- 2.1Ancient Lebanon:
- 2.2Maronites, Druze, and the Crusades:
- 2.1Ottoman Lebanon and French Mandate:
- 2.1Independence from France:
- 2.1Civil War and Occupation:
- 2.2Instability and Syrian War Spillover:
- 2.12019–2020 Crisis:
- 5.1Flag of Lebanon:
Lebanon, officially known as the Lebanese Republic, is a Middle Eastern country in Western Asia. It is bordered by Syria to the north and east and Israel to the south, while Cyprus lies west across the Mediterranean Sea. Lebanon’s location at the crossroads of the Mediterranean Basin and the Arabian hinterland has contributed to its rich history and shaped a cultural identity of religious and ethnic diversity. At just 10,452 km2 (4,036 mi2), it is the smallest recognized sovereign state on the mainland Asian continent. The official language, Lebanese Arabic, is the most common language spoken by the citizens of Lebanon.
The earliest evidence of civilization in Lebanon dates back more than seven thousand years, predating recorded history. Lebanon was home to the Phoenicians, a maritime culture that flourished for almost three thousand years (c. 3200–539 BC). In 64 BC, the region came under the rule of the Roman Empire, and eventually became one of its leading centers of Christianity. The Mount Lebanon range saw the emergence of a monastic tradition known as the Maronite Church. As the Arab Muslims conquered the region, the Maronites held onto their religion and identity. However, a new religious group, the Druze, established themselves in Mount Lebanon as well, generating a religious divide that has lasted for centuries. During the Crusades, the Maronites re-established contact with the Roman Catholic Church and asserted their communion with Rome. These ties have influenced the region into the modern era.
Lebanon was conquered by the Ottomans in the 16th century and remained under their rule for the next 400 years. Following the empire’s collapse after World War I, the five provinces constituting modern Lebanon came under the French Mandate. The French expanded the borders of the Mount Lebanon Governorate, which was predominately Maronite and Druze, to include more Muslims.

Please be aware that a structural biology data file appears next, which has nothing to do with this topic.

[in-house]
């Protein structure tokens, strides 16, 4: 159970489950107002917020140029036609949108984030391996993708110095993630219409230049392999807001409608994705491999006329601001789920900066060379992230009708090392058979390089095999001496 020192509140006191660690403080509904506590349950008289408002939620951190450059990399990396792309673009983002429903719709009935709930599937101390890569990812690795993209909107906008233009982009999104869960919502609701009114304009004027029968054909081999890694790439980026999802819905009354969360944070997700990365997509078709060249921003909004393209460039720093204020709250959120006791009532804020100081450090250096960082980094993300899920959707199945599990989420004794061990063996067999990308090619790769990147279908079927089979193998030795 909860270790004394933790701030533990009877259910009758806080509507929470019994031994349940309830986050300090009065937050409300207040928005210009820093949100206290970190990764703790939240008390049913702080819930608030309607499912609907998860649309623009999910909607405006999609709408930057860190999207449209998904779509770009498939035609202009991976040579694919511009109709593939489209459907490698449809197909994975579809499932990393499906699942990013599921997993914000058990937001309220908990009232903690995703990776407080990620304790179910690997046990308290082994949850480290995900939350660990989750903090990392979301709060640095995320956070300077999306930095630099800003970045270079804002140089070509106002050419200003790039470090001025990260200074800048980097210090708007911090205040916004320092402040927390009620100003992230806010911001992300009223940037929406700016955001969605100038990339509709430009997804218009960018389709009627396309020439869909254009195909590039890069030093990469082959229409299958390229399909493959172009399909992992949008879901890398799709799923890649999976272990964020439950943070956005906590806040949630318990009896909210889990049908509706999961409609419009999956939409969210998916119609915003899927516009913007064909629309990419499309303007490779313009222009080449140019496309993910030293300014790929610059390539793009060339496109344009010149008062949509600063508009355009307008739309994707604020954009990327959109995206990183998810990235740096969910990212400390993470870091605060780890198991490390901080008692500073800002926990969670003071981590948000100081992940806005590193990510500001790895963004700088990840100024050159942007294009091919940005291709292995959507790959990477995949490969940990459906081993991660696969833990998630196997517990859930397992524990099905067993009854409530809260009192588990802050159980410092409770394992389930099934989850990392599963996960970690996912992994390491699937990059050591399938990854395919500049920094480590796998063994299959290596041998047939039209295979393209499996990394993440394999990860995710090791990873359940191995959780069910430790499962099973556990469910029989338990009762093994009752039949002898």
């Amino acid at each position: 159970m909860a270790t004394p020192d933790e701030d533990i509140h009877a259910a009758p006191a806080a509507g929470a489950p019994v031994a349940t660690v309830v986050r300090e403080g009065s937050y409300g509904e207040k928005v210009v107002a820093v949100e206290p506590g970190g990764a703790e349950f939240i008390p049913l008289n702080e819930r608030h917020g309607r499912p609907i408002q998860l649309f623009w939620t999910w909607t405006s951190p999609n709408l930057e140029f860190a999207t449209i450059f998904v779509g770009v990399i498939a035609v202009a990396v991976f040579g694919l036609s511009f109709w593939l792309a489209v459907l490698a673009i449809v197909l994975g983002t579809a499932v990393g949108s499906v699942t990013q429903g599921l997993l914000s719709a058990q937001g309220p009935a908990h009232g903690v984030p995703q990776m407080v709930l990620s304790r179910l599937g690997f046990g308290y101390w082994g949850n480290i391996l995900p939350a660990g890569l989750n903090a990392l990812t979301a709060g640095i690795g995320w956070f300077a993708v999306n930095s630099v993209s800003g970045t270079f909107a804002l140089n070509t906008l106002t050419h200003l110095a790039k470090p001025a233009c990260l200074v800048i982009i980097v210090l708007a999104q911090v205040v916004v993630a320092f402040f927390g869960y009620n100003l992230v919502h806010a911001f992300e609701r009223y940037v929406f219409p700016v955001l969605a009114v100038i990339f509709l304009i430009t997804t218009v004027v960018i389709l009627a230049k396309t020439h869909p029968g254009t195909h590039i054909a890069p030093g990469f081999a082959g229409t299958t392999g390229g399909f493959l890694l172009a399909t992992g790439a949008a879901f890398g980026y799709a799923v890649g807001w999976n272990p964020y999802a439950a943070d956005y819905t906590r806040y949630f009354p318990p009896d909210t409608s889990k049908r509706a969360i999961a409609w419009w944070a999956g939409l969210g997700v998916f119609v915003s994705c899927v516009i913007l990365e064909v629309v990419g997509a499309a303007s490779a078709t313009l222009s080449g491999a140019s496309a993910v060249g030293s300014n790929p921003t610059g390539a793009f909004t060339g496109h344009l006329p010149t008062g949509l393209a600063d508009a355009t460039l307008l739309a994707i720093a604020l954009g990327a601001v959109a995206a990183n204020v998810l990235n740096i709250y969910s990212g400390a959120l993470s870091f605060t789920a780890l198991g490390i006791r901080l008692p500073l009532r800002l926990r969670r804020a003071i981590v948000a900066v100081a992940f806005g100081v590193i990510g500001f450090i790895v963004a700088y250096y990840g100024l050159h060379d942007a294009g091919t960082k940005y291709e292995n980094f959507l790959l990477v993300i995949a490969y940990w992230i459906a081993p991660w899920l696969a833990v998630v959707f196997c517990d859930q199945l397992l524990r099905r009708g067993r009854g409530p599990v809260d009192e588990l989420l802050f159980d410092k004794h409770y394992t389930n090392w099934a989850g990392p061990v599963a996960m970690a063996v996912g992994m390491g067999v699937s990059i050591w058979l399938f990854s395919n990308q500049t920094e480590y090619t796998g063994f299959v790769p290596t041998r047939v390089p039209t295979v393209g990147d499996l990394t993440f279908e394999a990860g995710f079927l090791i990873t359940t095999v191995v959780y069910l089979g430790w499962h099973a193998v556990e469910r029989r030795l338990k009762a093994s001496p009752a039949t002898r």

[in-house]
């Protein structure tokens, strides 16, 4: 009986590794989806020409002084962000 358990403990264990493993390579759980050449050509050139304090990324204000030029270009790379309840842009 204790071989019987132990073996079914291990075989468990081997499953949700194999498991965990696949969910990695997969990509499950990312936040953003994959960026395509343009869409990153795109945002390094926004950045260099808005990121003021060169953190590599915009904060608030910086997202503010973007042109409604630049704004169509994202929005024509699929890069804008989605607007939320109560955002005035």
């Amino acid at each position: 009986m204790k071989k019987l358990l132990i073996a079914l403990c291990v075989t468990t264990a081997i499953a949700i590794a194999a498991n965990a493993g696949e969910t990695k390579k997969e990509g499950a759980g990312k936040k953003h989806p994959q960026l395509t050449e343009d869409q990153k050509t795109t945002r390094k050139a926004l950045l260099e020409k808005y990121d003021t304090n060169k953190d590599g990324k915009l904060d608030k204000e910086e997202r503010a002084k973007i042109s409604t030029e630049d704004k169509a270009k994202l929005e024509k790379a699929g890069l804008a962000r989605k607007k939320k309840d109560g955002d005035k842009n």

Upon independence in 1943, Lebanon established a unique confessionalist form of government, with the major religious sects apportioned specific political powers. President Bechara El Khoury, prime minister Riad El-Solh, and minister of defense Emir Majid Arslan II are considered the founders of modern Lebanon and national heroes for their role in independence. Lebanon initially enjoyed political and economic stability, which was shattered by the bloody Lebanese Civil War (1975–1990) between various political and sectarian factions. The war partially led to military occupations by Syria (1975 to 2005) and Israel (1985 to 2000).
Despite Lebanon’s small size, Lebanese culture is renowned both in the Arab world and globally, powered by its large and influential diaspora. Prior to the civil war, the country enjoyed a diversified economy that included tourism, agriculture, commerce, and banking. Its financial power and stability through the 1950s and 1960s earned Lebanon the name of “Switzerland of the East”, while its capital, Beirut, attracted so many tourists that it was known as “the Paris of the Middle East”. Since the end of the war, there have been extensive efforts to revive the economy and rebuild national infrastructure. While still recovering from the political and economic effects of the conflict, Lebanon remains a cosmopolitan and developing country, with the highest Human Development Index and GDP per capita in the Arab world outside of the oil-rich economies of the Persian Gulf.